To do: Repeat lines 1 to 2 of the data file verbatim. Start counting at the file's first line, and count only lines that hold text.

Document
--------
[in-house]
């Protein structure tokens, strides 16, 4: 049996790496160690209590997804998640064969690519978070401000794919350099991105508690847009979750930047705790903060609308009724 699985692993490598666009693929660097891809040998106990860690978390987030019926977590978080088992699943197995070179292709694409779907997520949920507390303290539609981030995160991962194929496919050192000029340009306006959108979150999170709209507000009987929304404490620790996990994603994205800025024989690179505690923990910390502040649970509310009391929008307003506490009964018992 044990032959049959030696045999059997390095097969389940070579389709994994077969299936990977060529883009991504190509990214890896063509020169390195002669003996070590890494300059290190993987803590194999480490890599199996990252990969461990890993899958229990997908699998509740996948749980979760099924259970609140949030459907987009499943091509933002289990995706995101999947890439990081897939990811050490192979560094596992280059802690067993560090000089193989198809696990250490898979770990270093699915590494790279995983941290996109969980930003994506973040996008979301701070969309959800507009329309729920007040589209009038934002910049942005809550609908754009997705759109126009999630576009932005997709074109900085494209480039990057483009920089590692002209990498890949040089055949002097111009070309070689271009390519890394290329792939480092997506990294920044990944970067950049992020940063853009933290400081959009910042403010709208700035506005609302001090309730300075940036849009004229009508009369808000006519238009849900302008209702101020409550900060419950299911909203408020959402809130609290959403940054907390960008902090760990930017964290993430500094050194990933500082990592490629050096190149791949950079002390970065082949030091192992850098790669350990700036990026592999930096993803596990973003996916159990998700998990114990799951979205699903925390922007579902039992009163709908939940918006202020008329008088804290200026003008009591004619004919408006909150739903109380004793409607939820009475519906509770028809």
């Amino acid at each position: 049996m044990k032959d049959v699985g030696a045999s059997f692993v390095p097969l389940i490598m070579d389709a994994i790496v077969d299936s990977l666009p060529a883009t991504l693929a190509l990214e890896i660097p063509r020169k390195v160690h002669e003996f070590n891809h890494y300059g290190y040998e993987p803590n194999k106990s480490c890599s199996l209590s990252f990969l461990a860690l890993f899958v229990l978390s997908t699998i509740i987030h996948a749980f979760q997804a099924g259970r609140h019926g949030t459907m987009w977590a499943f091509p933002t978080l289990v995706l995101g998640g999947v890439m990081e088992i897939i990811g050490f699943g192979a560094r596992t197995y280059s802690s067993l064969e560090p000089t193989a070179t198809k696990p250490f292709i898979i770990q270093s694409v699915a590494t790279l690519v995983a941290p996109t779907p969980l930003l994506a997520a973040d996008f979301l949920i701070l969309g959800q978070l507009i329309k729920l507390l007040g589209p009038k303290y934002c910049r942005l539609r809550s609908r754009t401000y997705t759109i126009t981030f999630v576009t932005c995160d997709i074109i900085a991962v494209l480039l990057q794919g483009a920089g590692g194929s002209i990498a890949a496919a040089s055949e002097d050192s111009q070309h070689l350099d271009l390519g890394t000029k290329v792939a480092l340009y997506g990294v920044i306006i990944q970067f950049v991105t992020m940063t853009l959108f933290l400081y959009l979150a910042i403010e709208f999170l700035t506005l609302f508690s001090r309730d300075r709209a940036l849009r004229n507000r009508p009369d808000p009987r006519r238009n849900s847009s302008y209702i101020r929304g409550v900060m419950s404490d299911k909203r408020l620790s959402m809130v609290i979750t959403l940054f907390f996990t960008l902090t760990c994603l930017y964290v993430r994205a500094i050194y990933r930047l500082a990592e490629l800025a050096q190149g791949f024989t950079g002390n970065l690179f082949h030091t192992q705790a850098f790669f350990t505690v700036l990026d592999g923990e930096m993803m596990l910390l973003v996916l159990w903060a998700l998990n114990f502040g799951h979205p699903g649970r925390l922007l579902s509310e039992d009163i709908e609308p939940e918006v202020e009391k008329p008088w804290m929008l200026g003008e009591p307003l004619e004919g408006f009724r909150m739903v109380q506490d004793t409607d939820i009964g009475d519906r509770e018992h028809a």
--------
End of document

[in-house]
């Protein structure tokens, strides 16, 4: 049996790496160690209590997804998640064969690519978070401000794919350099991105508690847009979750930047705790903060609308009724 699985692993490598666009693929660097891809040998106990860690978390987030019926977590978080088992699943197995070179292709694409779907997520949920507390303290539609981030995160991962194929496919050192000029340009306006959108979150999170709209507000009987929304404490620790996990994603994205800025024989690179505690923990910390502040649970509310009391929008307003506490009964018992 044990032959049959030696045999059997390095097969389940070579389709994994077969299936990977060529883009991504190509990214890896063509020169390195002669003996070590890494300059290190993987803590194999480490890599199996990252990969461990890993899958229990997908699998509740996948749980979760099924259970609140949030459907987009499943091509933002289990995706995101999947890439990081897939990811050490192979560094596992280059802690067993560090000089193989198809696990250490898979770990270093699915590494790279995983941290996109969980930003994506973040996008979301701070969309959800507009329309729920007040589209009038934002910049942005809550609908754009997705759109126009999630576009932005997709074109900085494209480039990057483009920089590692002209990498890949040089055949002097111009070309070689271009390519890394290329792939480092997506990294920044990944970067950049992020940063853009933290400081959009910042403010709208700035506005609302001090309730300075940036849009004229009508009369808000006519238009849900302008209702101020409550900060419950299911909203408020959402809130609290959403940054907390960008902090760990930017964290993430500094050194990933500082990592490629050096190149791949950079002390970065082949030091192992850098790669350990700036990026592999930096993803596990973003996916159990998700998990114990799951979205699903925390922007579902039992009163709908939940918006202020008329008088804290200026003008009591004619004919408006909150739903109380004793409607939820009475519906509770028809």